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Bankruptcy and Student Loans – Pauline Nassif, Civil Litigation Paralegal

According to a Forbes Magazine article written in February of 2016, Americans owe more than $1.3 trillion in student loans.  That is about two-thirds as much as the combined total balances of credit card and auto loans debt held.  Student loan debt is incurred by students and parents alike who are seeking technical degrees/certificates as well as Associate and Bachelor degrees.  Some 40 million Americans have some student debt, not just those seeking advanced degrees like medical or legal degrees.

For many who owe money for their education, making payments on loans can be extremely difficult and for some, impossible.  Many look to bankruptcy as an option to discharge financial obligations of student loan repayment. Consider the following before filing for bankruptcy:

Bankruptcy is Not Always an Option  The biggest issue with federal student loan debt is that most student loans cannot be discharged through bankruptcy.  The legal standard which is required in order to be considered for student loan discharge through bankruptcy is to prove that the loan payments are an undue hardship. This legal standard for undue hardship is incredibly difficult to meet.

Repayment and Settlement Options  If you can somehow manage to pay a portion of your monthly student loan payment but not all, you can try to restructure your payments.   There are two mains options available:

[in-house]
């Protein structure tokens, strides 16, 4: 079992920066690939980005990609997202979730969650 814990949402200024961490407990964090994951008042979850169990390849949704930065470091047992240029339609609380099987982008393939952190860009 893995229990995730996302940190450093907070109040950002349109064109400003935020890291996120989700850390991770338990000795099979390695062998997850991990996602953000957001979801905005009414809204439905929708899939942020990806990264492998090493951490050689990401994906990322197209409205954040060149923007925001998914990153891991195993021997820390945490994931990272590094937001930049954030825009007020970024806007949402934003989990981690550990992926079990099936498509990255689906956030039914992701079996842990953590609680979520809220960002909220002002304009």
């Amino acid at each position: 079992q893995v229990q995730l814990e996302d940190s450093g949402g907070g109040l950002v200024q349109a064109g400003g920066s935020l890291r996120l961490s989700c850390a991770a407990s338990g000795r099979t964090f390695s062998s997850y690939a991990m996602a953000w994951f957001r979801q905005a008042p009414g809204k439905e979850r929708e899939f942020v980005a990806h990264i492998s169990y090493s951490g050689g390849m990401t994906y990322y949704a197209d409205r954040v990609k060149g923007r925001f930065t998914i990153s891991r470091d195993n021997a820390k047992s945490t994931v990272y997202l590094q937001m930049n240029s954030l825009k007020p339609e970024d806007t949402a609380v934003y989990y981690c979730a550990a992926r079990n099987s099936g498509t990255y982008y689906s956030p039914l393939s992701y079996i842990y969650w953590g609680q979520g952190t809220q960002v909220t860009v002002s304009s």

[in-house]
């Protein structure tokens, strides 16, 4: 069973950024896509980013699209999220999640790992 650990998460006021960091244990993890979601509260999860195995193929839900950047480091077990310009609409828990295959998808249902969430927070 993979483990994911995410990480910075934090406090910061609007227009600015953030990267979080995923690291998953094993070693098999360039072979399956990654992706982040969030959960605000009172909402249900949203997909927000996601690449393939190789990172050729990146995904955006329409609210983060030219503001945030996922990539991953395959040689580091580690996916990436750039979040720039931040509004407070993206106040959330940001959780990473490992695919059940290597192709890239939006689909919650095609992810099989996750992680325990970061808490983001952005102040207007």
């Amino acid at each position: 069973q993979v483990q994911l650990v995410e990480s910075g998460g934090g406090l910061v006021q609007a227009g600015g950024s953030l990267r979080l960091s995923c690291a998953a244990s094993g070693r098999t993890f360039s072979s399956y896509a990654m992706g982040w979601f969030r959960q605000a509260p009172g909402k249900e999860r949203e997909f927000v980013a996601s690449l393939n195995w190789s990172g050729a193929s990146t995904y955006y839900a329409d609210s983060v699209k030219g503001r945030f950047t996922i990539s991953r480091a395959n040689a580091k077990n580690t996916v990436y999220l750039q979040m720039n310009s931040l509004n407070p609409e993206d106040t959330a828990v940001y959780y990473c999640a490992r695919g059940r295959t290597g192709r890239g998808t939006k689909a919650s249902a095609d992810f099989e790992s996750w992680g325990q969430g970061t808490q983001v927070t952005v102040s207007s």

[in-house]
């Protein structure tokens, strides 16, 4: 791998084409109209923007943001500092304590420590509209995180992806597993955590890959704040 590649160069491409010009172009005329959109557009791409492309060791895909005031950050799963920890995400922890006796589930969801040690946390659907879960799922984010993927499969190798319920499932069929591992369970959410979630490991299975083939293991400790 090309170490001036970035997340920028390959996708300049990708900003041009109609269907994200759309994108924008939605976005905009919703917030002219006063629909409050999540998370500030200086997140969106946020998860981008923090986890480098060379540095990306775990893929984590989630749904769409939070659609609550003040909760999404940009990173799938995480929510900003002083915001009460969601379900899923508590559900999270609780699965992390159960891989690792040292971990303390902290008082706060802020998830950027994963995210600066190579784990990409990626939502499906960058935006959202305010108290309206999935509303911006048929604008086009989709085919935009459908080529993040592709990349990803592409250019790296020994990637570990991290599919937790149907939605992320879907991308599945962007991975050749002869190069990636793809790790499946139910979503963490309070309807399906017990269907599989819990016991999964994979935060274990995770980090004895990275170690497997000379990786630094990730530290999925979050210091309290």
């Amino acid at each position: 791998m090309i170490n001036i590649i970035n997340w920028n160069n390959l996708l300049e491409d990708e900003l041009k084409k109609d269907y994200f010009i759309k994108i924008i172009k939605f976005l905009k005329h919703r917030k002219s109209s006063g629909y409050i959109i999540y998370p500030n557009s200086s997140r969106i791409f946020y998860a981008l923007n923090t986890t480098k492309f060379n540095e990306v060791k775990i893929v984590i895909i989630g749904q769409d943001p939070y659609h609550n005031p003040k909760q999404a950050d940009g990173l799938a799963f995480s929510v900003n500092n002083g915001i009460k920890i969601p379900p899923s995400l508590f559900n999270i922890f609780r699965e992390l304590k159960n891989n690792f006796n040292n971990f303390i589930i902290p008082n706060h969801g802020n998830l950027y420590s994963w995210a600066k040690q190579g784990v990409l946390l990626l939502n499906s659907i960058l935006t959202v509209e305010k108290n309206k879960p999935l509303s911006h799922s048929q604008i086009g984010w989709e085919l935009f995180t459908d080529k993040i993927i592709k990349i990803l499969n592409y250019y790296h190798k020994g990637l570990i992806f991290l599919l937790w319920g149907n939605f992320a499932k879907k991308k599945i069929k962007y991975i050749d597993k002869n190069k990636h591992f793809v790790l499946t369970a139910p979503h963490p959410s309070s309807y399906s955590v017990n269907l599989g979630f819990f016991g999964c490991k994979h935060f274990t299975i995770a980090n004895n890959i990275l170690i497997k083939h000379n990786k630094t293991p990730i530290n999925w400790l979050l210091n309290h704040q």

Income-Based Repayment (IBR): Since 2009 IBR option has been offered for federal student loans.  There are four IBR plans designed to keep loan payments affordable which are based upon your income and family size.  What is even more significant is that your loans will be forgiven after 20-25 years if payments are consistently made on time.  This may be the best option since settlement options are notorious difficult.

Deferment or Forbearance  If you qualify for a deferment on your student loan payments, this option will allow you to stop making payments for a closed period of time on your student loan debt.  To qualify you must be able to show the lender that you are unemployed, experiencing economic hardship or that you have re-enrolled in school.  A particular benefit is that interest will not accrue on the unpaid balance during deferment.  This benefit is subject to the type of loan and if the lender offers this option. Forbearance is similar except that interest will continue to accrue, so you loan balance will grow during forbearance. Forbearance may be easier option than deferments because it is not always dependent upon the type of student loan.

Although bankruptcy may not be a direct solution for your student loans, it could be a viable option to clear out other unsecured debt to pay the loans.  Before taking any action on your student loans, you may want to consult with an experienced student loan relief and bankruptcy attorney in your area.

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Matthew was highly recommended to me by a number of mutual professional contacts and for good reason.  Having just gone through a divorce and in the process of short-selling the jointly owned home with my ex-husband, I had the additional stress of needing to file personal bankruptcy.  Matthew was great to work with: very personable and was able to explain the process in layman's terms so I could understand everything that was going to happen.  Not only did Matthew make a very stressful process easier, he was able to complete and file all necessary paperwork in time for my ex-husband and I to close the then pending short-sale.


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